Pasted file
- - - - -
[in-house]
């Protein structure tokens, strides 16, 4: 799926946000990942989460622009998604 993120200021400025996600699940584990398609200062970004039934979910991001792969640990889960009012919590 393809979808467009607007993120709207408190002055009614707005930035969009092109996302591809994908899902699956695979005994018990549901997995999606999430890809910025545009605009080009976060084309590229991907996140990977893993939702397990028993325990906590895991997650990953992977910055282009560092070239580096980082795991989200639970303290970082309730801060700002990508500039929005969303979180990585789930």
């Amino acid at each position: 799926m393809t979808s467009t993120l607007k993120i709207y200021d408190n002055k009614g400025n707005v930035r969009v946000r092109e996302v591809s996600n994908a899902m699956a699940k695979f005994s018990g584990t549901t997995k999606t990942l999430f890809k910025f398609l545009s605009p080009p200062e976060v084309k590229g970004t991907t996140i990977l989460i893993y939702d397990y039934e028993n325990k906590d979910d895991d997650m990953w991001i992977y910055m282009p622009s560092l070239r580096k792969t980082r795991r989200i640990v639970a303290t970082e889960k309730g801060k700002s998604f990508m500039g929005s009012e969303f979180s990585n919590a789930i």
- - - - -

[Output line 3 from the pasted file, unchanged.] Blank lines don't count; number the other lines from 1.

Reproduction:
């Amino acid at each position: 799926m393809t979808s467009t993120l607007k993120i709207y200021d408190n002055k009614g400025n707005v930035r969009v946000r092109e996302v591809s996600n994908a899902m699956a699940k695979f005994s018990g584990t549901t997995k999606t990942l999430f890809k910025f398609l545009s605009p080009p200062e976060v084309k590229g970004t991907t996140i990977l989460i893993y939702d397990y039934e028993n325990k906590d979910d895991d997650m990953w991001i992977y910055m282009p622009s560092l070239r580096k792969t980082r795991r989200i640990v639970a303290t970082e889960k309730g801060k700002s998604f990508m500039g929005s009012e969303f979180s990585n919590a789930i």